You know I’m always on about the benefits of limiting your palette. When you’re starting out in pastels, the choice (and price!) of soft pastels can be overwhelming so I always suggest beginning with a small set of quality soft pastels. Play around with that set, get to know what the pastels in a limited palette can do, and then start adding sticks as you find your way. Starter sets are definitely not going to have an ideal range of colours and values but they are a good place to start. So I thought I’d practice what I preach and show you a number of pieces created using only the pastels from the Best Loved Basics set from Terry Ludwig.
There are 14 pastels in the set and some are more muted than I would normally choose to use. Reviewing the set, there are three blues varying in values from mid-value to light. Lovely! But there’s no dark blue. There are two greens both on the olive-y side – one dark and one mid-value. There’s an ochre colour but no pure yellow. There’s a lovely red, a peach, and an orange-y earthy colour. There’s also a very light creamy colour and a light mauve-y grey. And finally, there’s a warm dark beige-y colour which I think I’ve only used once.
Here’s the colour range shown on Canson Mi-Teintes paper:
Let’s look at the set in terms of values and then temperature.
Over October, I’ve been participating in the 31 pastels in 31 days challenge (read more about it here and join us in the Facebook group to see how everyone’s doing!). When pressed for time, I’ve done small pieces, mostly using this set of pastels to challenge myself despite the time crunch. I want to show you those pieces to see what can be done. They’re all done from life.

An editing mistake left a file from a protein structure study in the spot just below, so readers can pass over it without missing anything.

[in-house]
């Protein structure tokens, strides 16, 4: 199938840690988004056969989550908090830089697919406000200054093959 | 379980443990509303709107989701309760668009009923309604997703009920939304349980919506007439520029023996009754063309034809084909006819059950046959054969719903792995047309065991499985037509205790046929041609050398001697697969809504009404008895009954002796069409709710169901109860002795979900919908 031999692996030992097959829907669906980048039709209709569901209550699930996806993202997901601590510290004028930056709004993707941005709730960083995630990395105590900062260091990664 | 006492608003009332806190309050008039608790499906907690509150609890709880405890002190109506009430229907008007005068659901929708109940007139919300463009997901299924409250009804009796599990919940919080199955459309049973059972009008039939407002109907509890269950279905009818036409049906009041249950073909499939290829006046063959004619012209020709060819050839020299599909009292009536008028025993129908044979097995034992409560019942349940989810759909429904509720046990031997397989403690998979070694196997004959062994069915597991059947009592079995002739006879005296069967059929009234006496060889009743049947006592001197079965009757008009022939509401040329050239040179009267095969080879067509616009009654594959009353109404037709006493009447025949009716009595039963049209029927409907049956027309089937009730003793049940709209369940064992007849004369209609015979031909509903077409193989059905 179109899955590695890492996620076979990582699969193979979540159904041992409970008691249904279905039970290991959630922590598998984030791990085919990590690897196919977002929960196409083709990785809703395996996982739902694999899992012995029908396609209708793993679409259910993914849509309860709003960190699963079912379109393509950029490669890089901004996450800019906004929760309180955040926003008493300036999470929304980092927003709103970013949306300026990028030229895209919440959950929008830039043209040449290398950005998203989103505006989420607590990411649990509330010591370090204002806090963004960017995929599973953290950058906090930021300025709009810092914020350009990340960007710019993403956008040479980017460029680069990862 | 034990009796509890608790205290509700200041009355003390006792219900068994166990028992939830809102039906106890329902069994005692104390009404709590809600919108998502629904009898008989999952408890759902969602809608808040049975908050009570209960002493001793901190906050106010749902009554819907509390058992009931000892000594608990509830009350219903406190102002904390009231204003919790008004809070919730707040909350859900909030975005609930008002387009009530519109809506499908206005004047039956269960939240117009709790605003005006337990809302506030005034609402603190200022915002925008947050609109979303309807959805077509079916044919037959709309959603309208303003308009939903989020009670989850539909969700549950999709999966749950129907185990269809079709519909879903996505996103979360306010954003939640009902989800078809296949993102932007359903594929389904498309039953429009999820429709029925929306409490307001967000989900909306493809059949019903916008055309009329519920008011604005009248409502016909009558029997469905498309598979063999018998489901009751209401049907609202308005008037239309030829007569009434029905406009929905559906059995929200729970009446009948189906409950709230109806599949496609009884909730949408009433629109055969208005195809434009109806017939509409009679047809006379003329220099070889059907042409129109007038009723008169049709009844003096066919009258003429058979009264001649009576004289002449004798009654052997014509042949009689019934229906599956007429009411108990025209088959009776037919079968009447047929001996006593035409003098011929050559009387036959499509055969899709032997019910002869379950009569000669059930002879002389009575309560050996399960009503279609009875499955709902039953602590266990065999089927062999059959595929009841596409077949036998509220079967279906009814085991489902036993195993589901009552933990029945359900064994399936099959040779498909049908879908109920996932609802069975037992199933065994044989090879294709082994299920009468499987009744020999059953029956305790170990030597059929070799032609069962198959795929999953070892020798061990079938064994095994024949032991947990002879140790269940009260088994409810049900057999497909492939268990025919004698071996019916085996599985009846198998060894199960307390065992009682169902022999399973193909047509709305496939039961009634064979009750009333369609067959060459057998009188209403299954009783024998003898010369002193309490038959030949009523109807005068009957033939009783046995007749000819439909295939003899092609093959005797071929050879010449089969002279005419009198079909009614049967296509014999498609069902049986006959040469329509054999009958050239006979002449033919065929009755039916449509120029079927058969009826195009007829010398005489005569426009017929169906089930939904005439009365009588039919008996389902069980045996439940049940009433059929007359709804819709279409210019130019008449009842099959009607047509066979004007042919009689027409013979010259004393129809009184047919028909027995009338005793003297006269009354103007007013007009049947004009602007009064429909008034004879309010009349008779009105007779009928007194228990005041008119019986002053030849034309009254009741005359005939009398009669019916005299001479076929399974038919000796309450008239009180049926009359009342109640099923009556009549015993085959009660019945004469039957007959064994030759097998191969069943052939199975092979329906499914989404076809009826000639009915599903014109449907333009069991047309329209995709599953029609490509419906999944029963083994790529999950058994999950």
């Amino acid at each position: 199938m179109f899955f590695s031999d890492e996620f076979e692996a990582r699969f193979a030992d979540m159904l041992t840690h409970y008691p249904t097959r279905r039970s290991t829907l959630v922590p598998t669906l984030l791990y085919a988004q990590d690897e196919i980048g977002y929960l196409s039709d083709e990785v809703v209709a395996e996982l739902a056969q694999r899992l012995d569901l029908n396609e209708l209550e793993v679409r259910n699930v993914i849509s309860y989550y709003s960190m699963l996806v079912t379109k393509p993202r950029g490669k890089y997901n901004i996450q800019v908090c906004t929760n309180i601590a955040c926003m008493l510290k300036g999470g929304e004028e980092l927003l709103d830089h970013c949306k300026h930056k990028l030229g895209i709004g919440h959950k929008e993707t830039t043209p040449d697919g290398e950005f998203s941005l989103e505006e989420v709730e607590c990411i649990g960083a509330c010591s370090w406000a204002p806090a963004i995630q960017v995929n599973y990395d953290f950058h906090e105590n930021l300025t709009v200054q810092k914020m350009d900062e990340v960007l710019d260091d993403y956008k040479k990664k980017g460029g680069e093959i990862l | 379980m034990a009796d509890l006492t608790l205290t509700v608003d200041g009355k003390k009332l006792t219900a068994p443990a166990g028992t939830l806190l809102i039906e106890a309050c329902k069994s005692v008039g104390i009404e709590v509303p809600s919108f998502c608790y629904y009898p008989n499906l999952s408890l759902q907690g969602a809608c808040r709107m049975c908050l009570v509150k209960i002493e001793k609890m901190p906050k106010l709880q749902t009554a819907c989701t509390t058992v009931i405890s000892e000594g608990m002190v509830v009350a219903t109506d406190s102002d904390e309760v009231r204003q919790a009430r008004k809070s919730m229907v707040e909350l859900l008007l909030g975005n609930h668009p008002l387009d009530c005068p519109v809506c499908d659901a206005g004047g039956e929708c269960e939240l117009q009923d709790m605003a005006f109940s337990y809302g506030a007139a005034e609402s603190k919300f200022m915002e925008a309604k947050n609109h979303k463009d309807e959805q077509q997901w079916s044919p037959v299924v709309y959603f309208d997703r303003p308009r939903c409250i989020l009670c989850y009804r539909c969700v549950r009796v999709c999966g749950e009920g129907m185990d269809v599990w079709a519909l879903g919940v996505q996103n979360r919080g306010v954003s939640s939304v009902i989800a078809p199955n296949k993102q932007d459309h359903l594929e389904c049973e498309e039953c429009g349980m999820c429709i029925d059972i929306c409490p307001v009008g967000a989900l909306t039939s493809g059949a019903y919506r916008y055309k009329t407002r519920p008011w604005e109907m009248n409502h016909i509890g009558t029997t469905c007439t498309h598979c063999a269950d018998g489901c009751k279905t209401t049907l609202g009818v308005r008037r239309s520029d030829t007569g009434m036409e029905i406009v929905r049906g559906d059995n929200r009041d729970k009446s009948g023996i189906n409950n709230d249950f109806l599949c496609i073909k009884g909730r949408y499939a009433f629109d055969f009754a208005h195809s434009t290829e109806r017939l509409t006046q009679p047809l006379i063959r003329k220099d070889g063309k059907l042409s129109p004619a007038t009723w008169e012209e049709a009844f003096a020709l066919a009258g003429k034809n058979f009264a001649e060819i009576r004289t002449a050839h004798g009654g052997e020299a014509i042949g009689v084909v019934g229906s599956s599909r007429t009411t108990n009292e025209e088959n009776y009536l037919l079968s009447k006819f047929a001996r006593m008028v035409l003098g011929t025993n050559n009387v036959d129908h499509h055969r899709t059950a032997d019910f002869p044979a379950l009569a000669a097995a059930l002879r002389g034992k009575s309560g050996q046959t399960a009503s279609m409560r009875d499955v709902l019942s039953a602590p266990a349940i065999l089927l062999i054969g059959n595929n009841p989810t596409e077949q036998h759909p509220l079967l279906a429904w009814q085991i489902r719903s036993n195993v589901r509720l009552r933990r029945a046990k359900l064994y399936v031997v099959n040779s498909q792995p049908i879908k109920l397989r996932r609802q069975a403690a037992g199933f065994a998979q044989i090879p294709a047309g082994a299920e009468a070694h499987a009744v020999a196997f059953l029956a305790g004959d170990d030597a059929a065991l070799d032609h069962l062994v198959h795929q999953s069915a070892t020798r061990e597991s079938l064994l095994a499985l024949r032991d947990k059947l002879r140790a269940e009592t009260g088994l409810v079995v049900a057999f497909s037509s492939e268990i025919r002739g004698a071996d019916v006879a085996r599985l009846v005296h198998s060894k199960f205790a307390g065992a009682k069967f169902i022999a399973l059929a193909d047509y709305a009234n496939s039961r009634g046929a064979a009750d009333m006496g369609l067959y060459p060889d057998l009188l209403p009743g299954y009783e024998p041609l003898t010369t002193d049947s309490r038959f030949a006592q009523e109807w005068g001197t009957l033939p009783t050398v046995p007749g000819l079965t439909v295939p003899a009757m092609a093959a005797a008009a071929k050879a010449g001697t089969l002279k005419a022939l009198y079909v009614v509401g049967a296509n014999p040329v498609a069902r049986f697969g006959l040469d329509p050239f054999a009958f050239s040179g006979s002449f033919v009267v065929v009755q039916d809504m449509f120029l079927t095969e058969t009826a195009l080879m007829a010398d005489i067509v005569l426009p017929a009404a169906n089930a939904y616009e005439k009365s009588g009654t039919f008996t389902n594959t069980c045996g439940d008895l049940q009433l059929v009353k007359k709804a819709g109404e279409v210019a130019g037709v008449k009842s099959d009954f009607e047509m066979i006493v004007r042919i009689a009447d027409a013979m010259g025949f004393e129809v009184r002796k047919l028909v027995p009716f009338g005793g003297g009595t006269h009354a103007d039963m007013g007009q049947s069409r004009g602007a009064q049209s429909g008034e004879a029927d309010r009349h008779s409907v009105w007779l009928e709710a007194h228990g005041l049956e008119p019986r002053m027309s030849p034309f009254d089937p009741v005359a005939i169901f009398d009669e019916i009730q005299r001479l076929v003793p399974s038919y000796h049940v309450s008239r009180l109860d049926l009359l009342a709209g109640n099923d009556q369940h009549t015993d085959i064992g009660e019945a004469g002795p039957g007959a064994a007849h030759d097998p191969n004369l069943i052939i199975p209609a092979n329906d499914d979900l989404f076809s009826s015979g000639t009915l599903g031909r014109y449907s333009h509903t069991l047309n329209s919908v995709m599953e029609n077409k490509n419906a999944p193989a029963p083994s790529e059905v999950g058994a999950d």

Let’s have a look:
I also have two video demos that I’ll place below. Since they are also both still life, I decided to show that it’s possible to use this set by Terry Ludwig to do a landscape. So yesterday, quickly working from a photo (a challenge for me as I much prefer working from life!), I painted a small section of the Pont du Gard in France.
Certainly it was a challenge painting the aqueduct using only this very limited palette but I wanted to show that with layering and looking and being open to not simply copying what’s there, you can still create pastel paintings with very few pastels!
While working on this post, I also remembered I’d tried a self-portrait last year when I first received these pastels by Terry Ludwig. It’s not perfect but I’m pretty amazed that I only used pastels from this set!
Working on pieces with the constraint of a limited palette may not be what you would have imagined doing but it will certainly expand your technique and your understanding of colour and value. The trick is in having a light touch and in layering!
Here’s a photo taken of the 14 pastels with various colours layered over others randomly (but attempting to keep close to a similar value). I hope it shows you the possibilities!
And here are the demo videos as seen on YouTube (the plum demo I just uploaded today):
(You can read a bit more about the creation of this pastel here.)
(You can see more on this pastel here.)
So I challenge you!
Do you have a small set of pastels? Why not try a few pieces only using those pastels? Make sure the pastels are sorted into values – that’s the most important thing to do to set yourself up for some success.
Let me know how it goes!!
Until next time,
PS. Today is International Artists Day. Did you do something to celebrate it??